Idaho Gov. Associated Press.
Idaho will require abortion providers to report how many times their patients have terminated a pregnancy in the past and other personal information under the latest pro-life law approved in the state. Providers will now be mandated by call girls number in dhaka to report a woman's age, race, how many children she has, if any of their children have died and how many abortions they have is there any dominate women in Idaho in the past.
The legislation outlines a list of abortion complications — such as infection, Idwho clots and hemorrhaging — that providers, hospitals and clinics must report to the Idaho Department of Health and Welfare. Depression, anxiety and sleeping disorders also are on the list. The laws is there any dominate women in Idaho take effect July 1 align with a national trend among Republican-dominant statehouses seeking new ways to test the legal ability to restrict a woman's right to terminate a pregnancy.
The state would compile the information for an annual report and make it available to the Legislature and the public, but identifying information would not be revealed.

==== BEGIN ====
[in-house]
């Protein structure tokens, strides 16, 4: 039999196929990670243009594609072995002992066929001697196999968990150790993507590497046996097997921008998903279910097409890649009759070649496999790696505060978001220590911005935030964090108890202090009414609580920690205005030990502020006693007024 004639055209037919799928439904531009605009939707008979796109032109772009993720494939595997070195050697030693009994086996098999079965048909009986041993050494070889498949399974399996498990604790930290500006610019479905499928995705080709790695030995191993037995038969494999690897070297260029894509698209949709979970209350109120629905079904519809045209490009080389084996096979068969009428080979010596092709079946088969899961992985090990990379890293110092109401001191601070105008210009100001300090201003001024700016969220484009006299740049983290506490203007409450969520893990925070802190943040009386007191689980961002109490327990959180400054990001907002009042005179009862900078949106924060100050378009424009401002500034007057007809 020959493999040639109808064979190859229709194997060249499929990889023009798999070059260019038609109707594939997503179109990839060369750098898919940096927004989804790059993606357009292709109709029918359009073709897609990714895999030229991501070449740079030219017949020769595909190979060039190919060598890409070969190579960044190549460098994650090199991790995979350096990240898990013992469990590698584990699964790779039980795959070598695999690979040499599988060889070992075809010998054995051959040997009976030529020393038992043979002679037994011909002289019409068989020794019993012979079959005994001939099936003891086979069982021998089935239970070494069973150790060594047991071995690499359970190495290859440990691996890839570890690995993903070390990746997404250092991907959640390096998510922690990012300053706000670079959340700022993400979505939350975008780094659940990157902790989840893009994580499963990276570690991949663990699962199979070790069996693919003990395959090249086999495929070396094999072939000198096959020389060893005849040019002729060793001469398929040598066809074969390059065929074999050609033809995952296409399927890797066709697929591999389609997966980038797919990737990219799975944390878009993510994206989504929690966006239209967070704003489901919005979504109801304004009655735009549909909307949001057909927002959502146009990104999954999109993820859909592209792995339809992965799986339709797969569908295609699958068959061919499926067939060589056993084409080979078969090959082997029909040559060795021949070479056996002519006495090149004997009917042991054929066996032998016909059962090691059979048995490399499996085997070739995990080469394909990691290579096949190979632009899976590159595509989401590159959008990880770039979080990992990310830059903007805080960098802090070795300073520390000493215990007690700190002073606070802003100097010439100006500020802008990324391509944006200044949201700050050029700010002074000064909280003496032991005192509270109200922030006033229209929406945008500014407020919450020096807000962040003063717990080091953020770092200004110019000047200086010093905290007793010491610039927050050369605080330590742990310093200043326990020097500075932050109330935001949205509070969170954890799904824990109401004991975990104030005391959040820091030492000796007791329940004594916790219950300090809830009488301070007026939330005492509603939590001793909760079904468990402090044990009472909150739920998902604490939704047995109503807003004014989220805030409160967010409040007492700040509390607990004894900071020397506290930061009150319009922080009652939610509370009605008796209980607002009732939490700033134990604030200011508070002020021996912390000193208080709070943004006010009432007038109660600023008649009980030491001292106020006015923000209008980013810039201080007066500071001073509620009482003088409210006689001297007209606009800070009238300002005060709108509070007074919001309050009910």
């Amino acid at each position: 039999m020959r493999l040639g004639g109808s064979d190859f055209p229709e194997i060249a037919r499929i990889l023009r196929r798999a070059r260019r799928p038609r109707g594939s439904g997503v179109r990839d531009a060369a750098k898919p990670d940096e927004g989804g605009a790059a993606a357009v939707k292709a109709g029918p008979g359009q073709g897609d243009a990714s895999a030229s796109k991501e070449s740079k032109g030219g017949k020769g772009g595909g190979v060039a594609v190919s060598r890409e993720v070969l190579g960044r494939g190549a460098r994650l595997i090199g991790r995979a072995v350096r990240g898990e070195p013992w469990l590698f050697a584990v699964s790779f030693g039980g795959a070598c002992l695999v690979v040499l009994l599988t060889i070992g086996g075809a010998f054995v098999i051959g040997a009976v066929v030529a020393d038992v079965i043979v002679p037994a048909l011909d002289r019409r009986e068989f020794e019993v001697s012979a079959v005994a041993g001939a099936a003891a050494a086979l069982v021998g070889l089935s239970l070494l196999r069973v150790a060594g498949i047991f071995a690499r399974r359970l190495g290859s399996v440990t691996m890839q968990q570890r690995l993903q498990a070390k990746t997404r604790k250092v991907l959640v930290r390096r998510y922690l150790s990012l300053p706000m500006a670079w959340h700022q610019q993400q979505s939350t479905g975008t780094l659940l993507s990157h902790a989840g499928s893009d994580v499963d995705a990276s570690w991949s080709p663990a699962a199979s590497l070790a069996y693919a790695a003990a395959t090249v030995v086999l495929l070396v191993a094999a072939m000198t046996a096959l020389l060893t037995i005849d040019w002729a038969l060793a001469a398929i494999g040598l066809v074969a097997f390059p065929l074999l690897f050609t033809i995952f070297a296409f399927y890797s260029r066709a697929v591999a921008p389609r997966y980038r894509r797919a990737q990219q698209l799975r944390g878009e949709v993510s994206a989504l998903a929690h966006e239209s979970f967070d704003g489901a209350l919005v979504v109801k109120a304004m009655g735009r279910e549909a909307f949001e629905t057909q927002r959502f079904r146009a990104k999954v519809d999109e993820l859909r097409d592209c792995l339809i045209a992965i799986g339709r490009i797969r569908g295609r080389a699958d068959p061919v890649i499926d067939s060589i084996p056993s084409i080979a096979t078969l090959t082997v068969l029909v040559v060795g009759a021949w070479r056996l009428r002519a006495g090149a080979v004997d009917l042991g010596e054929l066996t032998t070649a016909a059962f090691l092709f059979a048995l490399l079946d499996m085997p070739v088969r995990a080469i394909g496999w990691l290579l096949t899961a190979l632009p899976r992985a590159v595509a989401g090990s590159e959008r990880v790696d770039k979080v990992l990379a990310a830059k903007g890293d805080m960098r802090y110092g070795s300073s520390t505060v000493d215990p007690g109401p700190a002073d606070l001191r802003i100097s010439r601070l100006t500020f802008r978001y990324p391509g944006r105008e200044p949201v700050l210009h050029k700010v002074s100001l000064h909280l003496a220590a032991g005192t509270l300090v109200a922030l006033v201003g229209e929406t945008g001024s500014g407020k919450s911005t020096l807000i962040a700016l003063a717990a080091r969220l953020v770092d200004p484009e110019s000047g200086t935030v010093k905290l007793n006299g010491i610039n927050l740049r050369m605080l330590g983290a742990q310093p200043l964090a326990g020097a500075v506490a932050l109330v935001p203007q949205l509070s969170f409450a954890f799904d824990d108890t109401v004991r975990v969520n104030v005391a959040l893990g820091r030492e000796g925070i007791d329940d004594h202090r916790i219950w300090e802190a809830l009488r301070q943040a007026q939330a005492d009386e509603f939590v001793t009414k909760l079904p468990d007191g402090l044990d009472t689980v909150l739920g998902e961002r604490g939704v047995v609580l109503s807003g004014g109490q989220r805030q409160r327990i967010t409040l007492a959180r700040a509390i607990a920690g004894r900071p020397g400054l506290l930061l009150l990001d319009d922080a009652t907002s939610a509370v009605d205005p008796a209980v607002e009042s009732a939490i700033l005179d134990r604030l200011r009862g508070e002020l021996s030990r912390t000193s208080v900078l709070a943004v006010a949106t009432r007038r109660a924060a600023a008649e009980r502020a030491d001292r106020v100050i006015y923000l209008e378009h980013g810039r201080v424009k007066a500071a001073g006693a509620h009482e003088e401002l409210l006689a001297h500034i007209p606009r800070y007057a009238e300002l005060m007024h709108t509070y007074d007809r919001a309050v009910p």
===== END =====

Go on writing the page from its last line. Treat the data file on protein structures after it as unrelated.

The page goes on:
Idaho courts have also overturned some state laws targeting abortion due to a lack of information about complications surrounding the procedure.
The Guttmacher Institute, which opposes abortion restrictions, said at least 20 states have safe dating sites canada laws on the books, though the amount of detail that must be reported varies. Also on Thursday, the Kentucky Senate overwhelmingly approved legislation to is there any dominate women in Idaho a common abortion procedure once the patient reaches her 11th week of pregnancy, Reuters reported.
But on Tuesday, a federal judge blocked the law from taking effect for 10 days, pending legal arguments over whether the injunction should remain in effect wwomen the overall case remains under judicial review, the report said.
The Guttmacher Institute also said interest in such laws has spiked after a U. Supreme Court ruling struck down Texas restrictions that contributed to the shutdown of more than half the state's abortion clinics.
At the time, the court found there was insufficient data to justify the restrictions, which required doctors who perform abortions to have admitting privileges at nearby hospitals and forced clinics to meet thefe standards.